• The products of the present invention, namely highly branched C8 and C8+ olefins with high RON values, are extremely valuable in the fuel industry. With the increasingly restrictive regulations on gasoline as mentioned above, highly branched C8 and C8+ olefins provide an alternative non-oxygenated octane enhancer that meets those restrictions. Specifically, highly branched C8 and C8+ olefins can increase RON and lower RVP in fuel without the negative environment impact seen with MTBE or aromatics. The process of the present invention thus achieves this objective by producing a product that includes not only highly branched C8 olefins but also produces other highly branched olefins that have a carbon number more than 8.
  • The C8 and C8+ olefins produced through the present invention can also be used as valuable feedstock. Specifically, the C8 and C8+ olefin products can be utilized as premium feeds for Fluid Catalytic Cracking (FCC) processes such as Deep Catalytic Cracking (DCC) and High Severity Fluid Catalytic Cracking (HSFCC) processes to produce highly demanded light olefins such as ethylene and propylene. A mixture of dimers and trimmers which have a large number of allylic hydrogens are considerably more reactive and have proven to be the most desirable feeds for FCC based cracking processes such as HSFCC and DCC. These C8 and C8+ products may also be used as intermediates in synthesizing detergent, plasticizer, pesticide, lubricants, additives, flavors, medicine and many other fine industrial chemicals.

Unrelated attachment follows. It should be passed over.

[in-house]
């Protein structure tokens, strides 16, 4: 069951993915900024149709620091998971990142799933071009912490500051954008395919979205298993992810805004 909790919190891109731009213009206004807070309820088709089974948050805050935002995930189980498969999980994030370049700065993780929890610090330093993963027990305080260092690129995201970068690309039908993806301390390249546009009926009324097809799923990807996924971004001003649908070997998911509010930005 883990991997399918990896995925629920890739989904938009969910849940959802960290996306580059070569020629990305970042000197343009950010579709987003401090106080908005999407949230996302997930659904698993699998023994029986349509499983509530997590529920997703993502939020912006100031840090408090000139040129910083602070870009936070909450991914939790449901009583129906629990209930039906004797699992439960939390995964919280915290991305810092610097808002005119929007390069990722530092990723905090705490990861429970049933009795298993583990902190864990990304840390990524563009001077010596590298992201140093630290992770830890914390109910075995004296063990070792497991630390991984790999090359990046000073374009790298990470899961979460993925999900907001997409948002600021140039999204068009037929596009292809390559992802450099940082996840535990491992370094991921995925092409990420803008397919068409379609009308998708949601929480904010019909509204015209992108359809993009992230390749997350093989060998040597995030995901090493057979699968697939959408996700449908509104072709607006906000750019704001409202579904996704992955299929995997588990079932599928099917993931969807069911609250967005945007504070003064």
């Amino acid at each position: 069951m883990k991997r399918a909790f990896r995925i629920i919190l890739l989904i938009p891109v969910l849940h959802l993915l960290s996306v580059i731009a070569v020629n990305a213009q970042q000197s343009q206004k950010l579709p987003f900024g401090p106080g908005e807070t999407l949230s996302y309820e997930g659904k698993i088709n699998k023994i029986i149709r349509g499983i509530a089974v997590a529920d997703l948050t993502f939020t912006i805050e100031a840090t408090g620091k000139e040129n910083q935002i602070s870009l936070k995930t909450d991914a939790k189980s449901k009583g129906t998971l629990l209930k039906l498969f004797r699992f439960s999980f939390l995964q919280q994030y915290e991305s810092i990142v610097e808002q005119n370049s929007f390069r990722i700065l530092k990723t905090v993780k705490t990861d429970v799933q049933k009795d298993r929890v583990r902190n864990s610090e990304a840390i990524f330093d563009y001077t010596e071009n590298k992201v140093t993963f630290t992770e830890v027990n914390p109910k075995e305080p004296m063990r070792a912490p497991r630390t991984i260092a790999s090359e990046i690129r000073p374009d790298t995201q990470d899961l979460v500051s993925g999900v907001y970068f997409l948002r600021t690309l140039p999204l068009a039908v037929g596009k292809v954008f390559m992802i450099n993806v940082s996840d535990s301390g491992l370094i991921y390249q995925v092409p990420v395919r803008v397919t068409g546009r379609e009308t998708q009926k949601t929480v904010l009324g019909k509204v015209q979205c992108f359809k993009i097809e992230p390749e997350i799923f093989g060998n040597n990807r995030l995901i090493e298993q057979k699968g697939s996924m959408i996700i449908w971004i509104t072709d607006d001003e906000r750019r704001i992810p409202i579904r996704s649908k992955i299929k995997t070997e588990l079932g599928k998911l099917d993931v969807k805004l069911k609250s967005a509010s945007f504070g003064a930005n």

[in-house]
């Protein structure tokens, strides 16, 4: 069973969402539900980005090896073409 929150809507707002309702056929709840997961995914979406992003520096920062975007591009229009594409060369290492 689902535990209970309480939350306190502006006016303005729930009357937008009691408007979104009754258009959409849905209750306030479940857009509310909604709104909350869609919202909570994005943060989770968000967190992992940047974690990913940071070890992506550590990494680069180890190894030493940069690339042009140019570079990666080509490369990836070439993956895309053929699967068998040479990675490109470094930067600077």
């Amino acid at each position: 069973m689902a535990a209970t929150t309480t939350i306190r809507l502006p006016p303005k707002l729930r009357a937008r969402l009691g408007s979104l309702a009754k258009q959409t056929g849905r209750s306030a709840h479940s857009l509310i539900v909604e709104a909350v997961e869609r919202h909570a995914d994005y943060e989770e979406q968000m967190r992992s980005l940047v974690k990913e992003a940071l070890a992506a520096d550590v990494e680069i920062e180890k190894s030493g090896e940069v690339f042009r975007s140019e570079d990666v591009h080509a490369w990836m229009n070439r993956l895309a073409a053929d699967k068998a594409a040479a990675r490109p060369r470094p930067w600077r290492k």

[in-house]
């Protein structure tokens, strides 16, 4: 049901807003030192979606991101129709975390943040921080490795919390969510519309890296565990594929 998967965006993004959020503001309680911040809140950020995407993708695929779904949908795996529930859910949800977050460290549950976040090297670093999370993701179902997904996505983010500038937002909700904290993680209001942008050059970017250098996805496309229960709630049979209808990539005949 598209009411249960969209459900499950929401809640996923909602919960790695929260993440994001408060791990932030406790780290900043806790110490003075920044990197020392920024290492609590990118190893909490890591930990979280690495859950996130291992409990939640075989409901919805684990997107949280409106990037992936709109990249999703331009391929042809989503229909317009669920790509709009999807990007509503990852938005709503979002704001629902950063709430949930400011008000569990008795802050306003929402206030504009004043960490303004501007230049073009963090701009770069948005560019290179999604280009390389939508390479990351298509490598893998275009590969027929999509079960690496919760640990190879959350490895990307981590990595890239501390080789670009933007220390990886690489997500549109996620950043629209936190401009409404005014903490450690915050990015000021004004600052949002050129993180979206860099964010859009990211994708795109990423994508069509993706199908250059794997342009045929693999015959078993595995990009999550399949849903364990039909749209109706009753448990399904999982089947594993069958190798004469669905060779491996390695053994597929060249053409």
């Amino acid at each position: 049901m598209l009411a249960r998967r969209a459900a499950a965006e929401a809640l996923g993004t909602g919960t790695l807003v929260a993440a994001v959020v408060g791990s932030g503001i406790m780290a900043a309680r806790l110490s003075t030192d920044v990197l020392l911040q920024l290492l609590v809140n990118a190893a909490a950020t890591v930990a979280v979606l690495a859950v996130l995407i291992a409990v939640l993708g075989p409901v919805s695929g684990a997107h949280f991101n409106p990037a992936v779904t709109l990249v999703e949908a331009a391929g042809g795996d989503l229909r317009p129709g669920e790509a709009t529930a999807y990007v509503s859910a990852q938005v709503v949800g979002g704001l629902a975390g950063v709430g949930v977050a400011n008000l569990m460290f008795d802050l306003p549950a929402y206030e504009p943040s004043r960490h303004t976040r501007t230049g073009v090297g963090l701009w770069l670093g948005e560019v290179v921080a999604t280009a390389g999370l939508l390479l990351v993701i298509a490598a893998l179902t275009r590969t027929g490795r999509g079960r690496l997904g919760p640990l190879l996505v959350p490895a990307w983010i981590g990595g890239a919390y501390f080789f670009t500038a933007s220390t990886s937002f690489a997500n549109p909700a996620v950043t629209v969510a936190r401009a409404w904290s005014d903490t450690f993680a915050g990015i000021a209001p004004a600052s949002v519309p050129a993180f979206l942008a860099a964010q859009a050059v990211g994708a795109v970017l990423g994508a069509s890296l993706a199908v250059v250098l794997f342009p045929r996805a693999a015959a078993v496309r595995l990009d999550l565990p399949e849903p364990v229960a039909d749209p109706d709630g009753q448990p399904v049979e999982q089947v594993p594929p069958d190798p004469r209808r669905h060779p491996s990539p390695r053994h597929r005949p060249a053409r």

• EXAMPLES
  • The following examples are provided to better illustrate embodiments of the present invention. However, it is to be understood that these examples are merely illustrative in nature, and that the process embodiments of the present invention are not necessarily limited thereto.
  • The following experiments were conducted at a pilot plant having the configuration and characteristics of the system 100 illustrated in FIG. 1. In Examples 1-3, the feedstream was comprised of mixed butenes (mixed olefins) and more particularly, the composition of the mixed butenes is: 1-butene 21%; isobutene 35%; 2-cis-butene 19%; and 2-trans-butene 25%. The mixed butenes can be obtained from any number of different commercial sources and in the present experiments, the mixed butenes were obtained from Abdullah Hashim Gas Ltd. and was used without any purification. The catalyst was an ion-exchange resin and more particularly, the catalyst was an ion-exchange resin that is commercially available under the trade name 0008-3 from Kairui Chemicals Co. Ltd of China. This exemplary resin is a macroporous strong acid cation exchange resin which is made up of opaque beads and is a sulfonic acid cation exchanger in hydrogen form.